Wilkinsburg: Second in a Series of PHLF’s Greatest Saves in 50 Years
PHLF turned 50 on September 30, 2014. Intern Lauren Van Zandt, a Public History graduate student at Duquesne University, is sharing the stories of some of PHLF’s “Greatest Saves.” Help us celebrate 50 years of Pittsburgh renewal with a donation to our 50th Anniversary Fund. Click here.
Last month I wrote about my own neighborhood, Manchester. This month I’ll be talking about PHLF’s Greatest Hits in Wilkinsburg, which is in the early stages of what promises to be a Manchester-like revitalization. Walking through Wilkinsburg with Louise Sturgess and the other PHLF interns, I almost lost count of all the recent renovations, business ventures, and projects going on around us. In addition to historic preservation, PHLF’s projects in Wilkinsburg are meant to create partnerships, drawing involvement from residents and stakeholders through preservation work.
One of the most unique (and cutest) is Piano Place, a park and community garden designed by Ronald Butler, a grade 7 PHLF CampDEC participant. PHLF partnered with residents of Hamnett Place in Wilkinsburg, Allegheny Grows, and PHLF member Russ Coe to design, fund, and install Piano Place. Landscape architect Evaine Sing was instrumental in turning the design concept for Piano Place into reality.
Piano Place sits next to the Wilson House, one of four residences recently renovated by PHLF on Jeanette and Holland Streets. As an example of how PHLF’s involvement in a neighborhood can have a cascading effect, Louise pointed out houses directly across from PHLF-renovated residences that were being fixed-up by other homeowners.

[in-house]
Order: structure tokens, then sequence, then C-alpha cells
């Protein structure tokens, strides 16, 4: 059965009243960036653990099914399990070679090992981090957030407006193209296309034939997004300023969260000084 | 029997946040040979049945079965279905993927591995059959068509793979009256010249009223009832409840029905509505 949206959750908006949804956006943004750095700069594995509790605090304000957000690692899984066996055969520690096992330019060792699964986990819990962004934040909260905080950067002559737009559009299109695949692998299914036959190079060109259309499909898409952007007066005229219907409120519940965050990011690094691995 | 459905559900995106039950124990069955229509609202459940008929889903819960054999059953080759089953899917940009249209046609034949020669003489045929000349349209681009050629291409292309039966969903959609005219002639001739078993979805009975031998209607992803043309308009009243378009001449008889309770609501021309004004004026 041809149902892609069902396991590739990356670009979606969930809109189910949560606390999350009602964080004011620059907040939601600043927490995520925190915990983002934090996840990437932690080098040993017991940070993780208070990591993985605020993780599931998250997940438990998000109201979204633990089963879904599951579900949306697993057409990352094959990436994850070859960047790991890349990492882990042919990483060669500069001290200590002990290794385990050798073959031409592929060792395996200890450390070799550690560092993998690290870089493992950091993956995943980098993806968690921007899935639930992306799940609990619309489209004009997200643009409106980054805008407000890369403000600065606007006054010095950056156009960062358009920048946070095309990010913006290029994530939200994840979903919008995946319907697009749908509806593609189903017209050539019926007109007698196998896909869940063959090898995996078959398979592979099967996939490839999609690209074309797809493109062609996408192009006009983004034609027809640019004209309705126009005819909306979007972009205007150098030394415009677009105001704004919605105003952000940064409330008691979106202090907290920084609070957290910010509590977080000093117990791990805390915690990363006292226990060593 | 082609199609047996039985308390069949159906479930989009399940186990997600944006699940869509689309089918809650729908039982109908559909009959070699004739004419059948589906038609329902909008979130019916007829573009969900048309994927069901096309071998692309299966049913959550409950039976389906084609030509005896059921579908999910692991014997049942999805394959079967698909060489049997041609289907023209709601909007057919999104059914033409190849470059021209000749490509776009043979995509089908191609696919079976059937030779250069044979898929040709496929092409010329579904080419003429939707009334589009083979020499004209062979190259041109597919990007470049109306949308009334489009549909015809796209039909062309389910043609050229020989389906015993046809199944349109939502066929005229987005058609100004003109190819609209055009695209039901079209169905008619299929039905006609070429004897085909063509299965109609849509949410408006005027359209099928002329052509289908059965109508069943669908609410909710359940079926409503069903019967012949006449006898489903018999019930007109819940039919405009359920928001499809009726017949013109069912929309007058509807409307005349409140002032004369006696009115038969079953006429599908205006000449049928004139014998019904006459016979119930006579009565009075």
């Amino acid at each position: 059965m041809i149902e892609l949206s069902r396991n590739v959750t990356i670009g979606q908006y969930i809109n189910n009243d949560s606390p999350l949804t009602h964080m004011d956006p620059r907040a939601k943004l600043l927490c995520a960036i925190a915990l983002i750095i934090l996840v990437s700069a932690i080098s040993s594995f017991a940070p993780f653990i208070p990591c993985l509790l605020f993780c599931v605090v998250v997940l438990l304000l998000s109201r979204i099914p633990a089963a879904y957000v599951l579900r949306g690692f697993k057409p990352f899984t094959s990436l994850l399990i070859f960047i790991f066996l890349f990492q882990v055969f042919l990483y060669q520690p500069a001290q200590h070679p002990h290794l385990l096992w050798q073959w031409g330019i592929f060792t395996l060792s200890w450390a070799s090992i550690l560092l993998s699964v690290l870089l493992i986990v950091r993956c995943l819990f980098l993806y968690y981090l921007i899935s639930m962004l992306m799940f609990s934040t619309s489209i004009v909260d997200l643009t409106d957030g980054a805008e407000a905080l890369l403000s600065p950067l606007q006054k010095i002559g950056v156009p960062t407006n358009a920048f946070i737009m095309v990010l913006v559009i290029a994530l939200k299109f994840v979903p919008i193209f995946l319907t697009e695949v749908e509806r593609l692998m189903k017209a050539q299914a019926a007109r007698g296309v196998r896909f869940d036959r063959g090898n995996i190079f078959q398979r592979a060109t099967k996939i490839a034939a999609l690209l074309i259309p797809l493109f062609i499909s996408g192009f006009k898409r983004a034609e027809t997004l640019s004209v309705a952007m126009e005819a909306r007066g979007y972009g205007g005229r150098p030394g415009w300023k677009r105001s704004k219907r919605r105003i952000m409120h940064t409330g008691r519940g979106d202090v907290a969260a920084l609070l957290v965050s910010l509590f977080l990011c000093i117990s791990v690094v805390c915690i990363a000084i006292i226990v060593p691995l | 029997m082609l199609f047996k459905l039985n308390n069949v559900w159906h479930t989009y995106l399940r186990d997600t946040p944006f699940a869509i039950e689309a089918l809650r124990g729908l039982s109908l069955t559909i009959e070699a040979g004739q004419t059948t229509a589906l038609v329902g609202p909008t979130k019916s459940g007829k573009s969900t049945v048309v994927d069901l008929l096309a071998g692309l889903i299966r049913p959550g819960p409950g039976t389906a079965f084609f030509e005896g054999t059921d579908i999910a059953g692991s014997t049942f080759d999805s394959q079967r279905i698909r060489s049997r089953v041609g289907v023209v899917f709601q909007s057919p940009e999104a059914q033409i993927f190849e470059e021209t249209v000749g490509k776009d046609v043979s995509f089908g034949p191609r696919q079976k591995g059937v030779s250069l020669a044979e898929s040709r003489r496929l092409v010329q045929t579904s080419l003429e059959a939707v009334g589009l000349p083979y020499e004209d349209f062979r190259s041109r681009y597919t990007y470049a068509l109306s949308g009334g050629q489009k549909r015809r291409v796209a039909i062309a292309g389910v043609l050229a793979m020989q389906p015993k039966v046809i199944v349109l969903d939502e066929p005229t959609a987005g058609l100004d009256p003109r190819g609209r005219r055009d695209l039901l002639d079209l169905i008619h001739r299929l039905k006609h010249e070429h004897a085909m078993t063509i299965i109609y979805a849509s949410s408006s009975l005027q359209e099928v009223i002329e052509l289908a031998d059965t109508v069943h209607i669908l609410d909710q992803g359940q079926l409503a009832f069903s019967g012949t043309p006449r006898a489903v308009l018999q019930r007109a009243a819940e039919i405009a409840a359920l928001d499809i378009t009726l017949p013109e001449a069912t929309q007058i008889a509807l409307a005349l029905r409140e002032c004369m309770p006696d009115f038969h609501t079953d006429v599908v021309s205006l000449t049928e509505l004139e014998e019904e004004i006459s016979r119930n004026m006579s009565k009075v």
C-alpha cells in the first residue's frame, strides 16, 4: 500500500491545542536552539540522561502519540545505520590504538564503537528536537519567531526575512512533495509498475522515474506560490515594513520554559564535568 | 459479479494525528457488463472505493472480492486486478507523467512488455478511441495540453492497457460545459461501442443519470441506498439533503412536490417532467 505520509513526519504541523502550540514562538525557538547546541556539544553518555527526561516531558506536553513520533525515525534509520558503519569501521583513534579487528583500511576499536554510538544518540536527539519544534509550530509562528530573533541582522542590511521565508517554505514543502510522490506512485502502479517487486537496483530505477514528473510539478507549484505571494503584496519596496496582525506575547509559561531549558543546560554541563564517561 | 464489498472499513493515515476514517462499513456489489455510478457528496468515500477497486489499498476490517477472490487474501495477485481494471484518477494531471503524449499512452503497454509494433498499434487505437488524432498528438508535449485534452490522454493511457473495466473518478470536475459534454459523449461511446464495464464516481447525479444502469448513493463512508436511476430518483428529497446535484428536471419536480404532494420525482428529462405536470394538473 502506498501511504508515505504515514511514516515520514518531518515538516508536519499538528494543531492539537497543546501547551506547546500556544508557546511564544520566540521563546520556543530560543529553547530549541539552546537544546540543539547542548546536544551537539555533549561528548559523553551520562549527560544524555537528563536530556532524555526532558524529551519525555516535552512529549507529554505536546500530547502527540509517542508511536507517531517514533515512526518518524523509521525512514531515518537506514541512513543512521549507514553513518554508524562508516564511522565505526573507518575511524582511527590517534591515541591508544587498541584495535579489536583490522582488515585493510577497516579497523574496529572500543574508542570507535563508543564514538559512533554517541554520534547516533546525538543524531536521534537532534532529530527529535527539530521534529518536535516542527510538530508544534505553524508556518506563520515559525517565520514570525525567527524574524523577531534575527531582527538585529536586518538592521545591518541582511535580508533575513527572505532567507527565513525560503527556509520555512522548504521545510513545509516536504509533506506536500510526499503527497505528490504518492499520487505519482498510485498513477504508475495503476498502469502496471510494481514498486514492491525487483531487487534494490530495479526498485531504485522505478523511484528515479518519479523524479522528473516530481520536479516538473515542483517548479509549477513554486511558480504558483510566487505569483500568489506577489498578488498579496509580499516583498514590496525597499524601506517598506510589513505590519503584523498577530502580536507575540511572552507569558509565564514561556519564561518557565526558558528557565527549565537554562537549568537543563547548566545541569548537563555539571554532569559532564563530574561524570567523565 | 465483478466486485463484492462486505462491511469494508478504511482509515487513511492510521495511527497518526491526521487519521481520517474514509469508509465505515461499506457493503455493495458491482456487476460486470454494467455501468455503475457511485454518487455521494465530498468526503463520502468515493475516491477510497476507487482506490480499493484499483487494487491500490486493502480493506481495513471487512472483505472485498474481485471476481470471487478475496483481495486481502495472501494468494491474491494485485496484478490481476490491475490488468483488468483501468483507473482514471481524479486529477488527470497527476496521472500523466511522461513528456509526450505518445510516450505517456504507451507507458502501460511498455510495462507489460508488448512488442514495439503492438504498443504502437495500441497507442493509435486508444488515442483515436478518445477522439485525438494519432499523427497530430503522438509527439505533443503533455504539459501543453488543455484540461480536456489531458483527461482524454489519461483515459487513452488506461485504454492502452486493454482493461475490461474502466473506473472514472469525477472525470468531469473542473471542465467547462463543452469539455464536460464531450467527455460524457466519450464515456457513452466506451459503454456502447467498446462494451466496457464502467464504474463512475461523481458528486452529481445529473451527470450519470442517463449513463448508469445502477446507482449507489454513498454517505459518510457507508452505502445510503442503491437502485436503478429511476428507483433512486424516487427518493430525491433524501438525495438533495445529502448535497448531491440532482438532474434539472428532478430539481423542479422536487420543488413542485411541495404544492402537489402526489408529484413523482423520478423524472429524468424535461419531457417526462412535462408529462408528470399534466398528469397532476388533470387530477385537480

One of the most exciting projects I saw was the Landmarks Preservation Resource Center. Located in a former Packard Auto dealership and mechanic’s shop on Rebecca Avenue, the Resource Center is an amalgamation of classroom space, community center, art studio, library, and technology hub. Seeing the sculptures of artist James Shipman and the restored shields from the former Manchester Bridge outside the building really emphasized the impression of reuse and rebirth as a source of beauty and creativity.
Two of PHLF’s most ambitious projects in Wilkinsburg are the Crescent and Falconhurst Apartments. The Crescent Apartments, the largest renovation PHLF has taken on since Station Square, were completed in 2011. Work on the adjacent Falconhurst Apartments began this winter. Using a combination of public and private funding, these renovations epitomize the power of historic preservation to strengthen neighborhoods and enrich residents’ lives.
There’s a lot of work ahead in Wilkinsburg, but PHLF’s efforts have made a very definite step forward that will make it easier for others to follow. And I have to say, after walking and driving around Wilkinsburg this January, if I ever decide to buy a house in Pittsburgh, I think Wilkinsburg is going to be one of the first places I look.